4 Things To Know About the Malagasy Language of Madagascar

[ 0 ] October 23, 2015 |

By Sarah-Claire Jordan

The first thing people think about when they hear the word “Madagascar” is probably something along the lines of a menagerie of animals only found on that particular island of the coast of Africa. However, people do live on that same island, and have lived there for centuries, much like any other country, and with people come culture and language.

The official languages of Madagascar are French and Malagasy, the latter being an Austronesian language spoken as a first language by most citizens of Madagascar. As of 2007, there were about 18 million native speakers of Malagasy. Here are four other tidbits that make Malagasy interesting:

  1. It is the westernmost Malayo-Polynesian language

The Malayo-Polynesian languages are a branch of languages of the Austronesian language family which includes Indonesian, Maori, Samoan, and more. Of all of the languages in the Malayo-Polynesian branch, Malagasy is the language that is spoken in areas farthest to the west, right next to continental Africa. Malagasy is very closely related to the East Barito languages of Borneo.

  1. People have been writing in Malagasy since the 15th century

Though the language wasn’t officially discovered to be different from other African languages spoken in areas close by, the oldest written records in Malagasy date back to the 15th century. At first, a script based on an Arabic script used for African language was the one used to write in Malagasy, and these writings were mostly texts about astrology and magic. Later on, a Latin script was introduced with 21 different letters.

  1. There are two main dialects of Malagasy

Though it is really only spoken on Madagascar and a few neighboring islands, there are still dialects of this language. These dialects are divided into eastern and western, with the main eastern dialect being Merina and the main western dialect Sakalava. The distinguishing features of the Merina dialect are an [ə̥] that is voiceless, the final *t of words becoming [ʈʂə̥], and *li and *ti sounds exchanged for [di]. In Sakalava, final nasal consonants are dropped, the final *t is [tse], and the *li and *ti remain. Some dialects of Malagasy are even considered languages in their own right, but they still retain a great deal of mutual intelligibility.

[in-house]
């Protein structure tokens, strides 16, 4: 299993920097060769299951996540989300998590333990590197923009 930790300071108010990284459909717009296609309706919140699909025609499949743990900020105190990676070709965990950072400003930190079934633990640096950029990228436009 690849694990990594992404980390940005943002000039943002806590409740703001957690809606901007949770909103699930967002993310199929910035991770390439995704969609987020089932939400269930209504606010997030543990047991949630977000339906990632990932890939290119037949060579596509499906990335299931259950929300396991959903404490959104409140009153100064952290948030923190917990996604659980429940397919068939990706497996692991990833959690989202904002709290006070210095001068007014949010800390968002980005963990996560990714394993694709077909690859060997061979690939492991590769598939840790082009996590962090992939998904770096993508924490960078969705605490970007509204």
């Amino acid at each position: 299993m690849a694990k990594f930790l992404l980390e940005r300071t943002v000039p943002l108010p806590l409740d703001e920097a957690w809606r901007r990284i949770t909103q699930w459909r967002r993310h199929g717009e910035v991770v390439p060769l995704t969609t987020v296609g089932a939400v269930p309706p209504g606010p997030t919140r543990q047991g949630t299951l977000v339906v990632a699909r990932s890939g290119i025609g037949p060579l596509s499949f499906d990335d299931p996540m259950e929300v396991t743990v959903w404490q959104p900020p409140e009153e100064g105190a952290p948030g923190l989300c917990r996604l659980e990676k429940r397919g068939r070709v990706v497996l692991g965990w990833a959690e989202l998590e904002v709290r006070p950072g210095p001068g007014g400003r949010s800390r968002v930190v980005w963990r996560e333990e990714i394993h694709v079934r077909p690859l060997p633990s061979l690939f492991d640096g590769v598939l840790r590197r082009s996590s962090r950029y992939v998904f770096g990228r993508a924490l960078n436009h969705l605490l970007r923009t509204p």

1. There are many types of “these, those, that, etc.” words in Malagasy

These types of words, ones that can’t be totally understood without some context, are called deixis in linguistics. In the case of Malagasy, the words for here, there, this, that, these, and those are particularly complicated. There are actually seven different degrees of distance for these words in Malagasy, plus different degrees of evidentiality, which is essentially whether the thing being referred to by there, here, etc., is visible or not. It all makes for a difficult learning curve for people learning the language.

If that doesn’t convince you that Malagasy is a language worth at least reading about, then there probably isn’t much else that will convince you. As a company, Alpha Omega Translation recognizes the beauty in every language and the importance of providing excellent translation, interpretation, and desktop publishing services in as many languages as possible.

For an overview of our translation expertise, visit our website translation and localization page.Madagascar languages

Category: Foreign Language

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